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Swargarohini and Bandarpunch in the Himalaya, from Landour.jpg
Swargarohini and Bandarpunch massifs
Highest point
Elevation 6,252 m (20,512 ft) [1]
Coordinates 31°05′04″N 78°30′58″E / 31.08444°N 78.51611°E / 31.08444; 78.51611[1]
Swargarohini is located in Uttarakhand
Parent range Garhwal Himalaya
First ascent 1990 by a team from the Nehru Institute of Mountaineering
Easiest route technical rock/snow/ice climb

Swargarohini is a mountain massif in the Saraswati (Bandarpunch) Range of the Garhwal Himalaya. It lies in the Uttarkashi District of the northern Indian state of Uttarakhand, west of the Gangotri group of peaks. It comprises four separate peaks: Swargarohini I is the main peak, and is the subject of this article. While not particularly high by Himalayan standards, and not the highest in the Bandarpunch range, Swargarohini I is notable for its dramatic local relief. For example, its north face drops 2,000 metres (6,560 ft) in less than 2 kilometres (1.2 mi) of horizontal distance, and its south face achieves the same drop in less than 3 kilometres (1.9 mi). This makes it a steep and challenging climb. Swargarohini I has two summits, east and west. The east summit is given an elevation of 6,247 m (20,495 ft), slightly lower than the west summit. However the first ascensionists of the west summit claim that that summit is the higher of the two.[2]

This snow-clad peak along is the source of the Tons River and along with the Bandarpunch massif it acts as a watershed between the Yamuna and the Bhagirathi Rivers.

Swargarohini 1 has been climbed by a 4-man team from West Bengal. The first civilian to reach the summit on 29 June 2016 at 6:45 am was leader, Thendup Sherpa. The expedition was organised by The Natures Foundation Kanchrapara of West Bengal. Its members were Suman Dey, Debabrata Dutta (team leader), Bikramjeet Nath and Bikramjeet Debnath. It was very technical between Camp 1 and Camp 3. There was no site for Camp 2, but ultimately after long hard work, the team successfully summited Swargarohini 1, the first civilians to do so.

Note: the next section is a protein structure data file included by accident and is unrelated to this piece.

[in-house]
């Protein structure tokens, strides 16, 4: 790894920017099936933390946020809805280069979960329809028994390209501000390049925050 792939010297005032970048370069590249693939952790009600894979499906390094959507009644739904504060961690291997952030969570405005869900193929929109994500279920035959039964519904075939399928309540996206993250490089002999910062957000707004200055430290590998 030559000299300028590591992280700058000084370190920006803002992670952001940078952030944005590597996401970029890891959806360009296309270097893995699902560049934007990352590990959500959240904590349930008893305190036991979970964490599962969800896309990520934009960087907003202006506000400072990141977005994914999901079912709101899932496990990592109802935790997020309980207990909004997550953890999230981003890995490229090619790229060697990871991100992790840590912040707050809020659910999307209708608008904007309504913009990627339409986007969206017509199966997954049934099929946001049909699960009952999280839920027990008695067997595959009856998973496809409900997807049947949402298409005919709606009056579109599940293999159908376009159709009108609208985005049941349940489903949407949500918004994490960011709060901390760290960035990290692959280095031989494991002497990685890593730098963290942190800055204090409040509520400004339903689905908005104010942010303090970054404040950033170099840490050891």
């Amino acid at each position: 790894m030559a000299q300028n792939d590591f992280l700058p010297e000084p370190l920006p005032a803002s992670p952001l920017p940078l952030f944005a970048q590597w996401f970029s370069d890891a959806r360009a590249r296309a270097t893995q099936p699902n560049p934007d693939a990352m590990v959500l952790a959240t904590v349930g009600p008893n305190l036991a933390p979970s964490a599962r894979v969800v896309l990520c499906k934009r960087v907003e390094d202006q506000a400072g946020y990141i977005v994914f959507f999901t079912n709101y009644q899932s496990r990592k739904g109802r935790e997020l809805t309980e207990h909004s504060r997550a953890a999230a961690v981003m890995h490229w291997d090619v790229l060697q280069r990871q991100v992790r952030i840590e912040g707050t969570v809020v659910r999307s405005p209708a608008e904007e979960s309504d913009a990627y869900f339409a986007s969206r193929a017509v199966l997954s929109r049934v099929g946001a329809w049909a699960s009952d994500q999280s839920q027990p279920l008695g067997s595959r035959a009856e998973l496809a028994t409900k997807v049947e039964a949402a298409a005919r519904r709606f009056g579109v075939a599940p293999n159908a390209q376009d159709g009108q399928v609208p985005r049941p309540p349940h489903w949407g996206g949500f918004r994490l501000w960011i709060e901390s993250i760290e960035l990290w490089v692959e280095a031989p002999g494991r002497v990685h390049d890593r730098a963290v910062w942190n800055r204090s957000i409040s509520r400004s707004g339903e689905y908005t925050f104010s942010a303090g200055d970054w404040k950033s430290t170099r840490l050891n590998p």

Suman Dey Summit member

Legends and history[edit]

Swargarohini derives it names from the legends associated with that it peaks forms the path to heaven that was followed by Pandavas, but only one pandava [Yudhishthira] and a dog had reached heaven. According to the legends it is believed that this is the only way one can go to heaven with the human body itself.

Climbing history[edit]

Swargarohini I has seen many climbing attempts. As of 1994, fifteen attempts had been made.[3] On 25 October 1974, Charles Clarke (England); Dilsher Singh Virk, Peter Fuhrman and Bruce MacKinnon (Canada); and Mohan Singh and Rattan Singh (India) made the first ascent of the west summit of Swargarohini I, ascending from the west side.[2]

The first ascent came on 3 May 1990, by a team of instructors from the Nehru Institute of Mountaineering. They climbed from the Ruinsara Valley on the north side, via the eastern col connecting the peak to the rest of the range, and found challenging rock climbing to achieve the col, leading to easier snow slopes above.[4] However, other sources claim that this ascent stopped (5 m (16 ft)) short of the summit due to the presence of an unstable cornice.[3]

The south face of the peak was attempted unsuccessfully in 1991.[5] On 7 June 1993, an expedition from Sweden made the first undisputed ascent of the peak via this face. The summit team comprised Birger Andrén, Ingela Nilsson, and Ake Nilsson. They ascended a rock ridge on the eastern side of the south face, leading to the easy east-southeast ridge.[3]

Swargarohini Mountains Range and Buransh Flower

See also[edit]


  1. ^ a b H. Adams Carter, "Classification of the Himalaya", American Alpine Journal, 1985, p. 141.
  2. ^ a b Kamal K. Guha, "Swargarohini", American Alpine Journal, 1976, p. 527.
  3. ^ a b c Ake Nilsson, "Swargarohini", American Alpine Journal, 1994, p. 236.
  4. ^ Harish Kapadia, "Swargarohini I", American Alpine Journal, 1991, pp. 255-256.
  5. ^ Harish Kapadia, "Swargarohini I, South Face Attempt", American Alpine Journal, 1992, p.238.